Frewena - Wonarah- Soudan Station NT

Submitted: Monday, Oct 03, 2011 at 11:25
ThreadID: 89354 Views:4089 Replies:6 FollowUps:6
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Hi I stumbled across this site while looking for details on Frewena Roadhouse (extinct) Found a blog that has been archived, I have some info as I worked at Frewena 1962 (How old am I??) Kerry W was one of the participants, I would love to ear from him or anyone else regarding Frewena, Wonarah repeater station, Soudan Station, Alroy Downs, Cresswell or Brunette Downs as I have been to all of them as part of my job. I am in the process of looking out photos from inside and outside Frewena taken with a brownie box camera some in colour and some I developed myself, I have also written some detail of my time there as am collating info for my autobiography. I also worked with Bubba Darcy of the Darcys of Mallapunya. Love to hear from anyone with info or needs info. Another member in this discussion was grant t 1

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Reply By: Member - blackbird1937 - Monday, Oct 03, 2011 at 13:58

Monday, Oct 03, 2011 at 13:58
Hello Merlene , you have a interesting bit of history working in that area at that time . It may not be 100 years ago but it was still harder than these days . I think you may be a little younger than I am . The photos may be old but interesting . I am interested on the location of where the Frewena R H was . Also where Mallapunya is or was as I cannot find it on my map . In 05 I rode my m/bike around OZZ , fuelled at Camooweal , Barkly and 3 Ways , 06 rode to Darwin , turned North at Barkly past Alroy , Brunette camped at Cape Crawford to Bing Bong camped at Daly Waters . Thanks for the info and I am glad to see that you are writing of your experiences . I am sorry that I never got my father or grandfather to put their lives on paper and I can only remember some of what they told me .
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Reply By: Bob Y. - Qld - Monday, Oct 03, 2011 at 14:18

Monday, Oct 03, 2011 at 14:18

Spent a bit of time in that area, first visiting Frewena in August, '64. Also knew Bubba, when she was living up at the "Golden Gates", near Kununurra. That was in late '60's & early '70's.

Nothing much left at either Frewena, or Wonarah these days. The trees at Frewena struggled on for some years, but think there's only a few Athel Pines left there now. Wonarah is only a few cement slabs, and piles of dirt now, but is still visible from the highway.

Do you remember the "In case of fire, lift flap" sign, Merlene?

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Reply By: smerl1 - Monday, Oct 03, 2011 at 16:24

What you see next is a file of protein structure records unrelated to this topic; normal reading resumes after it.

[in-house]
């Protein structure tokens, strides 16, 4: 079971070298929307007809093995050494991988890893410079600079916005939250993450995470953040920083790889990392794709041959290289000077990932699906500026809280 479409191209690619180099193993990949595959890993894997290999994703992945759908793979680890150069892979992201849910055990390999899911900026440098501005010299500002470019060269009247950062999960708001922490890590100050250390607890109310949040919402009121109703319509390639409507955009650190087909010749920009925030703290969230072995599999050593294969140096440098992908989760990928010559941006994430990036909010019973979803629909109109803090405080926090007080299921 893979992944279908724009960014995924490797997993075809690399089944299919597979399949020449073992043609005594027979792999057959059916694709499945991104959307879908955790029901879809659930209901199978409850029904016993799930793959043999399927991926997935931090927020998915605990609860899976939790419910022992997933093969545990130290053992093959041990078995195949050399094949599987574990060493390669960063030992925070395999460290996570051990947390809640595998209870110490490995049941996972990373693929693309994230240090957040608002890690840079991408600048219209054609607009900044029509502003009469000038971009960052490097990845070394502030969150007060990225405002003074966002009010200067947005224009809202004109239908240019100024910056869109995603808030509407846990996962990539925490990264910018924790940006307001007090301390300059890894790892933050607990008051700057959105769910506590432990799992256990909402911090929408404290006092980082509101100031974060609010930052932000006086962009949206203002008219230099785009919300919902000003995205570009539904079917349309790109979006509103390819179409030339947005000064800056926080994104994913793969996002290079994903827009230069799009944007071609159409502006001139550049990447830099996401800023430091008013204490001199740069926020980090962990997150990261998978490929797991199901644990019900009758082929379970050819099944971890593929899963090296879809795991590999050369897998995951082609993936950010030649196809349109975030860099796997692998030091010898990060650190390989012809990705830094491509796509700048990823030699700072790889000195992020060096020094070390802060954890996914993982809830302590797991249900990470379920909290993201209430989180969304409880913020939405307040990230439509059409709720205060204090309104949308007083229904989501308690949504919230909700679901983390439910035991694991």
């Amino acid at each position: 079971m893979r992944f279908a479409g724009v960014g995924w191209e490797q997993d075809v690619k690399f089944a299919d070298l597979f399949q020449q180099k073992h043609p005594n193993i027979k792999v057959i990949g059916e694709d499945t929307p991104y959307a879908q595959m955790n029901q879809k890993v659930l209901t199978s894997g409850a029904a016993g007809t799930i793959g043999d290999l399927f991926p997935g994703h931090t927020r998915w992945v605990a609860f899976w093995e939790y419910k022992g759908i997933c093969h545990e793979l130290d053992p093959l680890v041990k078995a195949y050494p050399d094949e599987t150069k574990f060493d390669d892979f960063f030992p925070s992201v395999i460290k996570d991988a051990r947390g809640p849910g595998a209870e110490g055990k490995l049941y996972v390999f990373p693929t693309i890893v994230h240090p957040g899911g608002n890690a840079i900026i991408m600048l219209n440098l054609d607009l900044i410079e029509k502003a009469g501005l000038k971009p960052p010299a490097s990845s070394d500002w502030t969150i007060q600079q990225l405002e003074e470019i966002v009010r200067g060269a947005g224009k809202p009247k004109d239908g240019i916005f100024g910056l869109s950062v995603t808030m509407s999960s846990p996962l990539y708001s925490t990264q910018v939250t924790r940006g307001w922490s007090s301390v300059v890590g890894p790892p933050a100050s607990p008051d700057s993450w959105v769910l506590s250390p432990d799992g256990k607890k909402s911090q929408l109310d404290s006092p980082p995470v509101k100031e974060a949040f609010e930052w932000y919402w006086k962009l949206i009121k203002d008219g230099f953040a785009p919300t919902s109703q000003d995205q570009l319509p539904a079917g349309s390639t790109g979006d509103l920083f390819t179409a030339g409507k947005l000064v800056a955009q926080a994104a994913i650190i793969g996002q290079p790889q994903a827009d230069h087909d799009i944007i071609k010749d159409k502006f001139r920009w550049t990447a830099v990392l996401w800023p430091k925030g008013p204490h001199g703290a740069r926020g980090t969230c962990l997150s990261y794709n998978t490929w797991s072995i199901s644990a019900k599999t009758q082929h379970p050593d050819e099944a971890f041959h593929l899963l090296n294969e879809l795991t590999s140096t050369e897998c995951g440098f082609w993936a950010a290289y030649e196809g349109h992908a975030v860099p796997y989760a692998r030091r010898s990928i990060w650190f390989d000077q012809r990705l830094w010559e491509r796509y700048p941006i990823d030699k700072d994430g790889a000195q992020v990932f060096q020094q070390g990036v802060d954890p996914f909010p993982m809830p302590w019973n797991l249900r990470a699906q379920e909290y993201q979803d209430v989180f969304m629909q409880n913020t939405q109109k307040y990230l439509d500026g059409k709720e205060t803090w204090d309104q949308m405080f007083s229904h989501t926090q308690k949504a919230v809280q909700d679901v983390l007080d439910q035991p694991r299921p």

Monday, Oct 03, 2011 at 16:24
Great to get some replies Frewena Rest area is detailed here
From the picture it is in the same place the bore and windmill are still visible and I am sure it is the original. Mallapunyah is near Borroloola this may help you its on the coastal plain between the Barkley Tablelands and the Gulf.

Hi Bob
I have some wonderful memories of Bubba, received an email from the library of NT this morning and she actually was living with a man "Shock Horror" didn't think she would ever have a relationship am so please she did, this is an exerpt from the email

Quote: "She worked as a station cook and later had a truck for hawking goods around stations and communities. Bubba had a small roadhouse near Kununurra where she lived with Klaus Weinecke from some time in the 1960s – obviously after 1962 which is when you ran into her at Frewena. She died just before Christmas 1984 and is buried in Katherine". end Quote

Where they say she worked as a station cook must have included Frewena as she had bought her truck (a gun and 2 bull terriors) and went hawking the last time I saw her. Great to hear of someone who also knew her.

No Bob I don't remember the "In case of fire, lift flap" sign, where was it??

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Follow Up By: Member - blackbird1937 - Monday, Oct 03, 2011 at 21:17

Monday, Oct 03, 2011 at 21:17
Thanks . Found both places on map when told where to look . Regards .
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Follow Up By: Bob Y. - Qld - Tuesday, Oct 04, 2011 at 22:48

Tuesday, Oct 04, 2011 at 22:48
Hello Merlene,

Don't have much more info, but do remember that Bubba was relieving cook at Rockhampton Downs, probably early 64. That was the first I'd heard of her, though had heard mention of the family prior to that. Probably in old "Walkabout" magazine.

Also when the bar got "shrunk" to its later size, they also moved that gauze wall out about 15' - 20', towards the bowsers., so the bar area was about same size, though the bar was much shorter.

A bloke i worked for in '64 used to be good mates with some of the Wonarah technicians/linesmen. Suppose they all worked for the old PMG? Think they used to play up a bit at Frewena, but then who didn't? Half a dozen of us young blokes went down one arvo, for a session, and after a productive evening (for Frewena, anyway), the ute driver got lost on way home, at one of the bores, and we ended up on the Brunette Downs boundary fence. They then needed to revive me so I could direct them in the right direction. Pretty easy to get lost at night, on that downs country. More so when one is under the influence.